Google Glass blacklisters, haters and fashion police, rejoice. As of Jan. 19, Google is "closing the Explorer Program" it announced in a Google+ post yesterday afternoon. Google Glass fans, defenders and fashionistas, rejoice. It's doing so to "focus on what's coming next."
Strapped for cash with its turnaround plan sputtering - Weird Al Yankovic's "Toyland" holiday cheer notwithstanding - RadioShack is considering a bankruptcy filing as early as next month, the "Wall Street Journal" reports in a story that is generating angst among common shareholders, not to mention nostalgic geeks.
After slipping behind Under Armour in the sportswear market earlier this year, No. 3 Adidas is launching an all-out effort to show it has got game in the U.S. market and will use popular athletes in mainstream sports to make itself relevant to consumers here.
Even as gas prices hit their lowest points since the recession in 2009 and with experts predicting oil could go below $40 a barrel in coming months, the North American Auto Show opened in Detroit yesterday with lots of buzz about electric cars that will be hitting the road soon with more than twice the roving capacity of the current affordable offerings.
Dublin, Ire.-based Shire Plc will pay $5.2 billion in cash for NPS Pharmaceuticals, a Bedminster-N.J.-based company that has one rare-disease medication on the market and another one pending approval by the Food and Drug Administration.
With global layoffs at Coca-Cola in the headlines, PepsiCo this week is surely content with a series of small stories here and there that keep us abreast of its short-term advertising plans, "kooky" cook-offs, Super Bowl hype and demographic targeting philosophy.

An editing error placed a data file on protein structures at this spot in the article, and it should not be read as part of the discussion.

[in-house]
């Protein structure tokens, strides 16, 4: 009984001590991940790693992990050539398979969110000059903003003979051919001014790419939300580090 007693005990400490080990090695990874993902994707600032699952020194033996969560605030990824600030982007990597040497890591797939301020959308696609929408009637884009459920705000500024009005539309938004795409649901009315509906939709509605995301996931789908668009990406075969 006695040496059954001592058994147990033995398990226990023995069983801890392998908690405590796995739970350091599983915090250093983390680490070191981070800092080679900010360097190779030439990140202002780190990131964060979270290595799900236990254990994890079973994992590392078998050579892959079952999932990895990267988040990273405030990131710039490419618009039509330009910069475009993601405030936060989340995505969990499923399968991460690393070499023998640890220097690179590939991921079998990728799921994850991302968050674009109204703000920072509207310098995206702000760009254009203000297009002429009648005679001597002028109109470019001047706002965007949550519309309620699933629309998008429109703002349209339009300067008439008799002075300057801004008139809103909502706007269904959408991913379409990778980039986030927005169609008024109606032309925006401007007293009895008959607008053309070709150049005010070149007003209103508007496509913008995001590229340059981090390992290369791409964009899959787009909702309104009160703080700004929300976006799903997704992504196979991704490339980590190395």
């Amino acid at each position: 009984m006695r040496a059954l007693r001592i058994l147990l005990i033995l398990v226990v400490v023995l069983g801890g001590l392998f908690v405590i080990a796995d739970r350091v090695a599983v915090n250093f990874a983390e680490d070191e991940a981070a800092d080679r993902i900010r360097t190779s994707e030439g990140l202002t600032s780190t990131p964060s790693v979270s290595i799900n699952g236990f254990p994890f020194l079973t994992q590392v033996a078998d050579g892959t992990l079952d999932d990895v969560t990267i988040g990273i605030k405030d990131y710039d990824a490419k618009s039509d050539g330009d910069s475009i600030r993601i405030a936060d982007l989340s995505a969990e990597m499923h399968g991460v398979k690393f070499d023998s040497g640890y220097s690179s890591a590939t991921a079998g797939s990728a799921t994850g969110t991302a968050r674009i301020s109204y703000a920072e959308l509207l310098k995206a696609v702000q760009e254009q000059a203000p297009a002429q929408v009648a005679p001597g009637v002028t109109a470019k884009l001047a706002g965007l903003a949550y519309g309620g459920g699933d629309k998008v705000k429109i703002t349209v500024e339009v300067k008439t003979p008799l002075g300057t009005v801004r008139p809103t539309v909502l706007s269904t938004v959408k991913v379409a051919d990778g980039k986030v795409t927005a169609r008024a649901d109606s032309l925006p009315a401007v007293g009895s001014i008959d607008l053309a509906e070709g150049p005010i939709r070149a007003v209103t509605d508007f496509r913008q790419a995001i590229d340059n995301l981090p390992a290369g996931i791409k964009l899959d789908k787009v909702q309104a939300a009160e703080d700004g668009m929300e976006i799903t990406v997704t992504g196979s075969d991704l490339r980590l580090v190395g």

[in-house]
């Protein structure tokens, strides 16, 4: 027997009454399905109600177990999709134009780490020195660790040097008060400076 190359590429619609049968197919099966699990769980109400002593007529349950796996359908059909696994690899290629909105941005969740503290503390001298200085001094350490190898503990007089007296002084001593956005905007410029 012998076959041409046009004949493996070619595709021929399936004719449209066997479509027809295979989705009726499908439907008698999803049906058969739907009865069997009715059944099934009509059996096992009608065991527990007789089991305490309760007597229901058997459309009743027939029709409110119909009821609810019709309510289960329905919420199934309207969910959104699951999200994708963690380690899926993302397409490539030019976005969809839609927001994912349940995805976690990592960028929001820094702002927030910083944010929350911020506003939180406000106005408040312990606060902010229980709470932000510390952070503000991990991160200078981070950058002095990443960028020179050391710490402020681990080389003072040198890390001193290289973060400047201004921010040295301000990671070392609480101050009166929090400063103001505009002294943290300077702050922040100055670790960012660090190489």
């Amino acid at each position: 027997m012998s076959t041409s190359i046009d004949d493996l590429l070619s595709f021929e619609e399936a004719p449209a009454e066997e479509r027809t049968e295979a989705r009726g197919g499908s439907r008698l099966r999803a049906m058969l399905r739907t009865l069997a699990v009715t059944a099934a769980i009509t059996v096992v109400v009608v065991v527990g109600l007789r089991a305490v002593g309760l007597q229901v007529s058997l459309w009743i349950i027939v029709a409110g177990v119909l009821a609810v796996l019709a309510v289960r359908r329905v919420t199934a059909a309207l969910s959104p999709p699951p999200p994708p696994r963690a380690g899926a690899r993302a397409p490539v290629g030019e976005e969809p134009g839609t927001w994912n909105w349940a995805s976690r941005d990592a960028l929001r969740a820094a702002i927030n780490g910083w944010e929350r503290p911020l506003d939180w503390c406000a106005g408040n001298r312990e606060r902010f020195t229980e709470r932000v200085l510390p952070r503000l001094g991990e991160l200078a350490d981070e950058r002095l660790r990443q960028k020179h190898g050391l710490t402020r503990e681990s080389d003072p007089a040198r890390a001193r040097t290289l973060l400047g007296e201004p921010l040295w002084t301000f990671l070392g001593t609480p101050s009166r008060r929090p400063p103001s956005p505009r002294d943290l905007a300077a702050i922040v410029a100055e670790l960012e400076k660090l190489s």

Jet.com, a startup based in New Jersey that uses a bit of the Costco formula -- it's "the shopping club reinvented," it claims -- and is run by the numbers whiz who sold Diapers.com and its sister sites to Amazon, is about to open its portal to "friends and family," according to just-published pieces in "Bloomberg Businessweek" and "The Wall Street Journal."
The Consumer Electronics Show is opening in Las Vegas this morning with devices that smarten up the home, the car and the body in an elusive quest to connect us all to everything - at least in the Internet of Things. Pick your roundup of early announcements from "Press Day" Monday and you're likely to see a different angle.
There may still be a few places on earth where consumers can't be enticed with a targeted promotion for a glazed donut or instantly gratified with the best rate for a hotel room dozen of exits down the interstate but General Motors vehicles with the OnStar service activated will apparently no longer be among them.
Abercrombie downplays logos; Kohl's brings back brand names. Walmart undercuts the competition; Sprint and T-Mobile engage in a good, old-fashioned price war. Starbuck expands; Microsoft acquires. For all the disruption - and legal woes - of the Ubers and Airbnbs, and all the seeming need of marketers to refine social media and Big Data strategies, a big brand name in the headline proved to be the most reliable click bait for "Top of the News" in 2014. That's not to say that Ellen, Chucks, Restoration Hardware and Bill Ackman didn't have their appeal, too.